Registration Dossier

Administrative data

Endpoint:
short-term toxicity to fish
Type of information:
experimental study
Adequacy of study:
key study
Study period:
13 January 2010 and 23 February 2010.
Reliability:
1 (reliable without restriction)
Rationale for reliability incl. deficiencies:
other: see 'Remark'
Remarks:
Study conducted in compliance with agreed protocols, with no or minor deviations from standard test guidelines and/or minor methodological deficiencies, which do not affect the quality of the relevant results. The study report was conclusive, done to a valid guideline and the study was conducted under GLP conditions.

Data source

Reference
Reference Type:
study report
Title:
Unnamed
Year:
2010
Report Date:
2010

Materials and methods

Test guidelineopen allclose all
Qualifier:
according to
Guideline:
OECD Guideline 203 (Fish, Acute Toxicity Test)
Deviations:
no
Qualifier:
according to
Guideline:
EU Method C.1 (Acute Toxicity for Fish)
Deviations:
no
GLP compliance:
yes (incl. certificate)

Test material

Reference
Name:
Unnamed
Type:
Constituent

Sampling and analysis

Analytical monitoring:
yes
Details on sampling:
Chemical analysis of test loading rates
Water samples were taken from the control and all surviving test groups at 0 (fresh media), 24, 48, 72 (old and fresh media) and 96 hours (old media) for quantitative analysis. Duplicate samples were taken and stored at approximately -20°C for further analysis, if necessary. The method of analysis, stability, recovery and test solution analyses are described in attached Appendix 3.

Test solutions

Vehicle:
no
Details on test solutions:
Range-finding test
Due to the low aqueous solubility and complex nature of the test item for the purposes of the definitive test the test item was prepared as a Water Accommodated Fraction (WAF).
The loading rates to be used in the definitive test were determined by a preliminary range-finding test. In the range-finding test fish were exposed to a series of nominal loading rates of 10 and 100 mg/l. The test item was prepared as a WAF.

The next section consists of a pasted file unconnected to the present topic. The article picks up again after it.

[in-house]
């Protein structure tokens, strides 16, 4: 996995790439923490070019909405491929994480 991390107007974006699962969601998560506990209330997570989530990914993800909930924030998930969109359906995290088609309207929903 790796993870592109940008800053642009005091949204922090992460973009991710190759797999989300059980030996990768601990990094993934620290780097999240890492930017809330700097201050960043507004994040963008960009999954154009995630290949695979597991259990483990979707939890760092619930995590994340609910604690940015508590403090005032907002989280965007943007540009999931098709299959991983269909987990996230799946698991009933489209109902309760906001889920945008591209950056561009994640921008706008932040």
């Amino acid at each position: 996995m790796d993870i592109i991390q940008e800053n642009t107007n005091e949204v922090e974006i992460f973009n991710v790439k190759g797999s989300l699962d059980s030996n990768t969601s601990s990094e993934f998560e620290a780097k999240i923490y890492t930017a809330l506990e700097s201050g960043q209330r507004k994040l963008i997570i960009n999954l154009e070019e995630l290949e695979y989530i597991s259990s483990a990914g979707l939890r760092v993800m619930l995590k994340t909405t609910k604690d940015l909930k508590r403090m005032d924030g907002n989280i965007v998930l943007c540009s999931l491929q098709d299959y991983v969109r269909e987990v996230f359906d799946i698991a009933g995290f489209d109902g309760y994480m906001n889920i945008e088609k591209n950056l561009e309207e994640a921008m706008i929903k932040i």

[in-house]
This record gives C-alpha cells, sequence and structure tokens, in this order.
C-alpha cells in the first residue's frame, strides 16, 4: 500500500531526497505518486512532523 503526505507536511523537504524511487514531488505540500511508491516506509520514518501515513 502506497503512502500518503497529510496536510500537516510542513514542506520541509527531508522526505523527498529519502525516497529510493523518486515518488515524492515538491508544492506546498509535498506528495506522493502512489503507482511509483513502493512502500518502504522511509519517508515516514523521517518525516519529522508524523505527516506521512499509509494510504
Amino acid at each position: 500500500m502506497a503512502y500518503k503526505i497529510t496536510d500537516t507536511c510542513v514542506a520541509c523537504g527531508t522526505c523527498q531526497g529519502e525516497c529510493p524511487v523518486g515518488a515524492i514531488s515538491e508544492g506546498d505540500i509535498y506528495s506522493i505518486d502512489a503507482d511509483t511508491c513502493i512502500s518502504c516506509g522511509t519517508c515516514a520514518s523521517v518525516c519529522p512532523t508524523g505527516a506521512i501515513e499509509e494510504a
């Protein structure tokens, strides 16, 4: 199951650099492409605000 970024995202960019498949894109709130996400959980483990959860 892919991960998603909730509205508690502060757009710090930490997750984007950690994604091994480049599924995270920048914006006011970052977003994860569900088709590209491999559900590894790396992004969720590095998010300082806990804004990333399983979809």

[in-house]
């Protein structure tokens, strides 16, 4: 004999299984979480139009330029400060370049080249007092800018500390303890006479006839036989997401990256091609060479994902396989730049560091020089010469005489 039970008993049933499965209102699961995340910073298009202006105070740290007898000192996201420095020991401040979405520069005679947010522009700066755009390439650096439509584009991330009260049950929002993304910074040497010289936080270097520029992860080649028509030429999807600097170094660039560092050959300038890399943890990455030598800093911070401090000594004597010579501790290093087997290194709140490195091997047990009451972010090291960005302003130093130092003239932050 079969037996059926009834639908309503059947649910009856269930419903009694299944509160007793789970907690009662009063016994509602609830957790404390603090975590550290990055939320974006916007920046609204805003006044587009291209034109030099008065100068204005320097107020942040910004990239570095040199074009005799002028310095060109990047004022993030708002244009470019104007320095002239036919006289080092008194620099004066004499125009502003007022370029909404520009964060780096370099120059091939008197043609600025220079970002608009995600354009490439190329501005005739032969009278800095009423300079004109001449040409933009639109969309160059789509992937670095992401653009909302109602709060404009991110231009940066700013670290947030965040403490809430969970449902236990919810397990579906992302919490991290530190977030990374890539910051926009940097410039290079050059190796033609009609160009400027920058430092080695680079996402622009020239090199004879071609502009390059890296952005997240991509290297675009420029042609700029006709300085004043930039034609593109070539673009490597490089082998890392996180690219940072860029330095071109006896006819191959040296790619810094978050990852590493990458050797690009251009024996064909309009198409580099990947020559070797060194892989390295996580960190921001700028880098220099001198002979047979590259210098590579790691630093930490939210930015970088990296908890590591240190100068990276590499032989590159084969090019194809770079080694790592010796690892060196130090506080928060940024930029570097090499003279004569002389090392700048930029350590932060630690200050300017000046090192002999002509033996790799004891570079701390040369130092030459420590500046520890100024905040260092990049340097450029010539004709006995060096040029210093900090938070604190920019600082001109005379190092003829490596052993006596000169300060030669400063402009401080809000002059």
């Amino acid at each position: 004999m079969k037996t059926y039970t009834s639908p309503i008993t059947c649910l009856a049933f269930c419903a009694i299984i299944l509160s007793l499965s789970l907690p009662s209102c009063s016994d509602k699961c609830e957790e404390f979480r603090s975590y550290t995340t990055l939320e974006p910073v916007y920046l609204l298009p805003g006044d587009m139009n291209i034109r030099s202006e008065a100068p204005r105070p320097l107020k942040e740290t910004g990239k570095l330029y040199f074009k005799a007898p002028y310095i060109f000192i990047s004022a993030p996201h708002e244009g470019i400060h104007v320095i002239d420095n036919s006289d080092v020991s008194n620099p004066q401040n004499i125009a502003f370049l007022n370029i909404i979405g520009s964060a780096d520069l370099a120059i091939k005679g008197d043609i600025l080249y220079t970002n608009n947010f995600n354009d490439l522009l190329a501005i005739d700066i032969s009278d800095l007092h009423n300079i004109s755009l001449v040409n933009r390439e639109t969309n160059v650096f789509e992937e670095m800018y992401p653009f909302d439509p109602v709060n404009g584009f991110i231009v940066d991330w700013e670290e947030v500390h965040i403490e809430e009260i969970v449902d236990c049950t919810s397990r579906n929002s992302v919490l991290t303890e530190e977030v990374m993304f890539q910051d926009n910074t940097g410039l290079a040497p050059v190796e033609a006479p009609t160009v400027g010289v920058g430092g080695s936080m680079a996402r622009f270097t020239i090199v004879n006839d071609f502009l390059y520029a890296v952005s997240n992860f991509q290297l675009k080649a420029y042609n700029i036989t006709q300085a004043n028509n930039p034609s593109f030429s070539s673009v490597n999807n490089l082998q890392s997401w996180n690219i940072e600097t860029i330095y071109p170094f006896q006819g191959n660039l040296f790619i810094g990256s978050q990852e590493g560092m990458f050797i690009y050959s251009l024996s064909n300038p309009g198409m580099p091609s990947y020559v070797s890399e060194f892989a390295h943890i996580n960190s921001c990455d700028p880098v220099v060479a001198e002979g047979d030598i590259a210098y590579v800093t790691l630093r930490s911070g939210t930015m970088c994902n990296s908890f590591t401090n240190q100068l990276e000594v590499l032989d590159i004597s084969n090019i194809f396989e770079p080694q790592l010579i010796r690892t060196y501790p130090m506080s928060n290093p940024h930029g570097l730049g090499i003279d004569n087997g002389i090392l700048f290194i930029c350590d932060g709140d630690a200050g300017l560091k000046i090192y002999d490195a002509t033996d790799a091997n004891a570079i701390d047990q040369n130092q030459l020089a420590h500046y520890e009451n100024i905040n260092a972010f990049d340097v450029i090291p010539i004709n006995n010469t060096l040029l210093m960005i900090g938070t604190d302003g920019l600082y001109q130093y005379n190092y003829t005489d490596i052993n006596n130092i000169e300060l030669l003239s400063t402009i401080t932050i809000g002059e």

Amounts of test item (210 and 2100 mg) were each separately added to the surface of 21 litres of dechlorinated tap water to give the 10 and 100 mg/l loading rates respectively. After the addition of the test item, the preparations were stirred for 23 hours. The stirring was stopped after 23 hours and the mixtures allowed to stand for 1 hour. A wide bore glass tube, covered at one end with Nescofilm was submerged into the vessel, sealed end down, to a depth of approximately 5 cm from the bottom of the vessel. A length of Tygon tubing was inserted into the glass tube and pushed through theNescofilm seal. The aqueous phase or WAF was removed by mid-depth siphoning to give the 10 and 100 mg/l loading rate WAFs.
In the range-finding test three fish were added to each 20 litre test and control vessel and maintained at approximately 14°C in a temperature controlled room with a photoperiod of 16 hours light and 8 hours darkness with 20 minute dawn and dusk transition periods for a period of 96 hours under static test conditions.

The control group was maintained under identical conditions but not exposed to the test item.
Data from the control group was shared with similar concurrent studies.
Due to the possible volatile nature of the test item the test was conducted using completely filled and sealed vessels. The test preparations were transferred to these vessels after approximately 2 hours exposure as the media was initially placed in vessels which were covered only. Given the short period unsealed, this was considered not to affect the test. After 3, 5, 24, 48, 72 and 96 hours any mortalities or sub-lethal effects of exposure were determined by visual inspection of the test fish.

Definitive test
Based on the results of the range-finding test the following loading rates were assigned to the definitive test: 10, 18, 32, 56 and 100 mg/l.

Experimental preparation
Amounts of test item (225, 405, 720, 1260 and 2250 mg) were each separately added to the surface of 22.5 litres of dechlorinated tap water to give the 10, 18, 32, 56 and 100 mg/l loading rates respectively. After the addition of the test item, the dechlorinated tap water was stirred by magnetic stirrer using a stirring rate such that a vortex was formed to give a dimple at the water surface. These were stirred for 23 hours in sealed vessels due to the volatile nature of the test item. The stirring was stopped after 23 hours and the mixtures allowed to stand for 1 hour. A wide bore glass tube, covered at one end with Nescofilm was submerged into the vessel, sealed end down, to a depth of approximately 5 cm from the bottom of the vessel. A length of Tygon tubing was inserted into the glass tube and pushed through the Nescofilm seal. The aqueous phase or WAF was removed by mid-depth siphoning (the first 75-100 ml discarded) to give the 10, 18, 32, 56 and 100 mg/l loading rate WAFs. Microscopic inspection of the WAFs showed no micro-dispersions or undissolved test item to be present.